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ABSTRACT: We used functional magnetic resonance imaging (fMRI) to investigate the neural substrates mediating residual vision in the "blind" hemifield of hemispherectomized patients. The visual stimuli were semicircular gratings moving in opposite directions on a dynamic random-dot background. They were specifically constructed to eliminate intra- and extraocular light scatter and optimize the activation of extrastriate cortical areas and their subcortical relays. Multislice T2*-weighted gradient echo (GE) echoplanar imaging (EPI) images (TR/TE = 4 s/45 ms, flip angle 90 degrees ) were acquired during activation and baseline visual stimulation. An activation minus baseline subtraction was performed, and the acquired t statistic map transformed into the stereotaxic coordinate space of Talairach and Tournoux. In seven normal control subjects, right hemifield stimulation produced significant activation foci in contralateral V1/V2, V3/V3A, VP, and V5 (MT). Significant activation was also produced in homologous regions of the right occipital lobe with left hemifield stimulation. Stimulation of the intact hemifield in hemispherectomized patients resulted in activation of similar areas exclusively within the contralateral hemisphere. Stimulation of the anopic hemifield produced statistically significant activation in the ipsilateral occipital lobe (putative area V5 or MT) and areas V3/V3A in the only subject with blindsight. We conclude that the remaining hemisphere may contribute to residual visual functions in the blind hemifield of hemispherectomized patients, possibly through the collicular-pulvinar route since the activated areas are known to receive their afferents from these subcortical nuclei.NeuroImage 10/1999; 10(3 Pt 1):339-46. · 6.25 Impact Factor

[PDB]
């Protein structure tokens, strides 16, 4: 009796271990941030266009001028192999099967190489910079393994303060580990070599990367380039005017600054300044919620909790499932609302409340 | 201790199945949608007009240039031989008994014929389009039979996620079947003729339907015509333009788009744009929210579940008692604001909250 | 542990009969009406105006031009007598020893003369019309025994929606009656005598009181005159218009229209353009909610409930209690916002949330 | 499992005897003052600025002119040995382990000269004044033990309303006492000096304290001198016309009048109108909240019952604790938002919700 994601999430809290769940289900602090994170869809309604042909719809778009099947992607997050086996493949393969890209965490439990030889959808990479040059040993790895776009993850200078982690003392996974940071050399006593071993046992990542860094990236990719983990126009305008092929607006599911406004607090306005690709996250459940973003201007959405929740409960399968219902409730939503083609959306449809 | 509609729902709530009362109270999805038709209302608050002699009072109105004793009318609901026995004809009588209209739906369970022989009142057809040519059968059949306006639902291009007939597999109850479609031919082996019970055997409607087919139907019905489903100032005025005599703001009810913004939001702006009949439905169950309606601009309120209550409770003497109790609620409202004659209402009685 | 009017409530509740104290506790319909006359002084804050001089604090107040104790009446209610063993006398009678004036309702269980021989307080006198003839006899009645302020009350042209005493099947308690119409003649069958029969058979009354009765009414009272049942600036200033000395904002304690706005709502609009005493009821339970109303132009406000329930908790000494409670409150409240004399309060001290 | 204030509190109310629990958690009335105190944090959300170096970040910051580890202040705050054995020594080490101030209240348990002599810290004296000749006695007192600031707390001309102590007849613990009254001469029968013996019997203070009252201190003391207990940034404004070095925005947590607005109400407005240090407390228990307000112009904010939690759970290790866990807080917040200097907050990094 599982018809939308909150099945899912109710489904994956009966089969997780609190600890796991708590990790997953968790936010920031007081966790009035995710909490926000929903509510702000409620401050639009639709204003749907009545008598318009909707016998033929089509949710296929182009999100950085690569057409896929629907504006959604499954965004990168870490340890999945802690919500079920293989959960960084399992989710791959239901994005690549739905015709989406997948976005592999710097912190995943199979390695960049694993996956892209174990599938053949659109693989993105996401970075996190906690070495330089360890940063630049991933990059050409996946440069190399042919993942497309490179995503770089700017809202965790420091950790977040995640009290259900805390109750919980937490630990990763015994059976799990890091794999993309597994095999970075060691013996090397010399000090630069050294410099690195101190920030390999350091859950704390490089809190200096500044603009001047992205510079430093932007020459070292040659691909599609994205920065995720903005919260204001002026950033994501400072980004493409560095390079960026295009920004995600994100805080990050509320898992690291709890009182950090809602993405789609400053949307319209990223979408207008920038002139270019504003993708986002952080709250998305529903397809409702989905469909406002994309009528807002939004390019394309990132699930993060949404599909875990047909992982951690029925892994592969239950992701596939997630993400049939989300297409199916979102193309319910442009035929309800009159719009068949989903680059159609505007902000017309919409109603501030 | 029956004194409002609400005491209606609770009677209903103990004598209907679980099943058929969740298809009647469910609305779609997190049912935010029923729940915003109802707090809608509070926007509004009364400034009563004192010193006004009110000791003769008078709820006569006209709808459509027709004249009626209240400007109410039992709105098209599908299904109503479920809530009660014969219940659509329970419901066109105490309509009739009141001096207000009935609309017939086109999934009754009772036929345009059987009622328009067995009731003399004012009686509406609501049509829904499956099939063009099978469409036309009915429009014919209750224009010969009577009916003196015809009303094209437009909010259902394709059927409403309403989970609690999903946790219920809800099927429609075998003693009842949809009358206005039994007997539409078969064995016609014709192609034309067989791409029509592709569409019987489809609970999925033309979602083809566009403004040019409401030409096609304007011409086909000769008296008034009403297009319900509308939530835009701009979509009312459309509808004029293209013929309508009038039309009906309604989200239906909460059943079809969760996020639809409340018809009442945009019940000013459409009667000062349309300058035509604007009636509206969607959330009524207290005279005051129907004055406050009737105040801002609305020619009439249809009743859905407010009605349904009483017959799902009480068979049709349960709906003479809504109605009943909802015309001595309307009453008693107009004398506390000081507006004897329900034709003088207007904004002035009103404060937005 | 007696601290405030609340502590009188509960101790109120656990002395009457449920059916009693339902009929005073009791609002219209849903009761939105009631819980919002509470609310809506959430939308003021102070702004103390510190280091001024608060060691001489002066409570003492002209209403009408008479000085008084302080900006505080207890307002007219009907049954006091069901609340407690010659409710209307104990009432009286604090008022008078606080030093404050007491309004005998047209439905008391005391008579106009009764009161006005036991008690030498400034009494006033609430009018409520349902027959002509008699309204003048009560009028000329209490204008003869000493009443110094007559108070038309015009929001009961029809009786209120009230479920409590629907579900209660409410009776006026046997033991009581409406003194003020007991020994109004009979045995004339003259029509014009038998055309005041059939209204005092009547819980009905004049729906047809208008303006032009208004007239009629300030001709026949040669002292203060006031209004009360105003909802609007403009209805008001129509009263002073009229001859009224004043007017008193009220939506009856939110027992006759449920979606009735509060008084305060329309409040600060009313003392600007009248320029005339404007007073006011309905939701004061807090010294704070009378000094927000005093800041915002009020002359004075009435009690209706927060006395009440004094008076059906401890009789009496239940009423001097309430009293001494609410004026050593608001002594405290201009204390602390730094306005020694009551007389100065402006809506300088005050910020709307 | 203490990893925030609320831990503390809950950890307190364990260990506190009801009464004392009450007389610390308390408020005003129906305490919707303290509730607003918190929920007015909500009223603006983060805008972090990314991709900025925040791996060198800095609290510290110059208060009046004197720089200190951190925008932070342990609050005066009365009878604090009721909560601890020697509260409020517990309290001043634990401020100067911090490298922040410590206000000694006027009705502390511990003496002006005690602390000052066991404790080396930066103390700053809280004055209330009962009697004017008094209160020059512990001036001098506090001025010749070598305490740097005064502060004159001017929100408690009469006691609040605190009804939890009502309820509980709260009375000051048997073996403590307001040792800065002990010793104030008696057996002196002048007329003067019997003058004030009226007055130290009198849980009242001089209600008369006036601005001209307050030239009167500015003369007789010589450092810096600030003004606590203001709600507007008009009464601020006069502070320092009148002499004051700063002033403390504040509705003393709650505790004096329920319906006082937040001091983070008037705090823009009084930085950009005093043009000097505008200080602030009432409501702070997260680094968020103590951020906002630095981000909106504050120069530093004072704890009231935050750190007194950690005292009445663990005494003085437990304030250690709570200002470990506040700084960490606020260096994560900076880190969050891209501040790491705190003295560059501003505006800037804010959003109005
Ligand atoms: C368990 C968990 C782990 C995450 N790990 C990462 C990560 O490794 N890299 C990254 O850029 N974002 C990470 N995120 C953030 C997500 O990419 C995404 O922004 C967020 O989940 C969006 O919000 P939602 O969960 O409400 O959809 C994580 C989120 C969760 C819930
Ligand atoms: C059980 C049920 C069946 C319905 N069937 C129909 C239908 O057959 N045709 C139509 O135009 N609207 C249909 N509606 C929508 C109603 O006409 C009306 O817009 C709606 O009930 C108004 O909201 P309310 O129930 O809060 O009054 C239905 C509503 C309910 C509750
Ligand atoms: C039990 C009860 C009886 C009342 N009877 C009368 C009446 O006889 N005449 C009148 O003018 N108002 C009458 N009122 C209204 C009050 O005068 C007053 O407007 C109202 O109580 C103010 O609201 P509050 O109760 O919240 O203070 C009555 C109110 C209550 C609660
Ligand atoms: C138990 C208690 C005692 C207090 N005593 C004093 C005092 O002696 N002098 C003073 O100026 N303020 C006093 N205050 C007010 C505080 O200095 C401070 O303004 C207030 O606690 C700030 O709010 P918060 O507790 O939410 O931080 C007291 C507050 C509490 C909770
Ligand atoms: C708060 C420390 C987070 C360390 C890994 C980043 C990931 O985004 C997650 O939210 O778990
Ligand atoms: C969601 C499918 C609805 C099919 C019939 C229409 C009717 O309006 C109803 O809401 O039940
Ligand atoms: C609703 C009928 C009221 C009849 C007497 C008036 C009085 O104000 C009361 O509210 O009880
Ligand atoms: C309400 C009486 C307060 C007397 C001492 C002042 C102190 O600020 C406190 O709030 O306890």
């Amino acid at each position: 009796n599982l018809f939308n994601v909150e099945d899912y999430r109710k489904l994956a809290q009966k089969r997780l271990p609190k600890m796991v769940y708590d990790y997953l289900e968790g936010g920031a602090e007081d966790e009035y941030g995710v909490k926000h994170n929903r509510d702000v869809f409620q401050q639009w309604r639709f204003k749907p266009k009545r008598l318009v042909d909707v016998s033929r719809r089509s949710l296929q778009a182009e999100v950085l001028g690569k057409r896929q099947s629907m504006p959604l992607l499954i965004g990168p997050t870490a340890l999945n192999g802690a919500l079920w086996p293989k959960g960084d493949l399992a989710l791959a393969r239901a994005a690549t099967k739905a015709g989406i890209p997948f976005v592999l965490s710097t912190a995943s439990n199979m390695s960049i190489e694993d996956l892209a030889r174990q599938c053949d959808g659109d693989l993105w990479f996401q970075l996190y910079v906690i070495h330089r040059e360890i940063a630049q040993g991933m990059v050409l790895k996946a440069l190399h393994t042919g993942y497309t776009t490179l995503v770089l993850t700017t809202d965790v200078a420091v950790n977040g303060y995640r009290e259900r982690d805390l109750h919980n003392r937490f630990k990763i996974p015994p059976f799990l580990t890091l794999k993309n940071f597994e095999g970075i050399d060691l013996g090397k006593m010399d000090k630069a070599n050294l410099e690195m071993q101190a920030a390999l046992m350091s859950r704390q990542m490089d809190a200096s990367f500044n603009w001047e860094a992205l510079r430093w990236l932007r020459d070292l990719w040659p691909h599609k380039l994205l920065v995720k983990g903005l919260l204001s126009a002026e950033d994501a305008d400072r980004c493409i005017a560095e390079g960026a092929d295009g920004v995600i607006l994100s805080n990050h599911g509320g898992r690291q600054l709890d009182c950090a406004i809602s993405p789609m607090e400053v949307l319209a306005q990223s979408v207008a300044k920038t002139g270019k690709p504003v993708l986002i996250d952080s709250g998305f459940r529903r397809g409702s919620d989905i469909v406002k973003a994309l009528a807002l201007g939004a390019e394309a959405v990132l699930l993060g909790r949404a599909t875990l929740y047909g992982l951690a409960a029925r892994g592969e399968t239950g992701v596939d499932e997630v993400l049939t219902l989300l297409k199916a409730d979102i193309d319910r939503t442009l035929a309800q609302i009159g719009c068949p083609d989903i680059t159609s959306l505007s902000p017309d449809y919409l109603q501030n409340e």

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ABSTRACT: Plasticity in extended, parallel, or reciprocal operating networks is well recognized. Changes in neuronal activity after lesions to distinct localized structures, such as the primary visual cortex, are less well characterized. We investigated the cortical reorganization in patients with poststroke visual field defects using blood oxygen level-dependent functional MRI. Brain activation was measured in 7 patients with a single occipital cortical lesion and partially recovered hemianopia and in 7 age-matched control subjects. Differences in activation between rest and visual hemifield stimulation were assessed with statistical parametric mapping (SPM'99). In normal subjects, significant activation was found in the contralateral primary visual cortex and bilaterally in the extrastriate cortex. During hemifield stimulation of the unaffected side of stroke patients, a similar pattern was found compared with that seen in control subjects. During stimulation of the hemianopic side, bilateral activation was seen within the extrastriate cortex, stronger in the ipsilateral hemisphere. The primary visual cortex was not significantly activated in either hemisphere during stimulation of the hemianopic side. Visual field defects after stroke are associated with bilateral activation of the extrastriate visual cortex. This pattern of activation indicates altered neuronal activity in the visual system. Further investigation is necessary to determine the relationship between functional reorganization and recovery of lost visual function after poststroke hemianopia.Stroke 06/2002; 33(5):1286-93. · 6.16 Impact Factor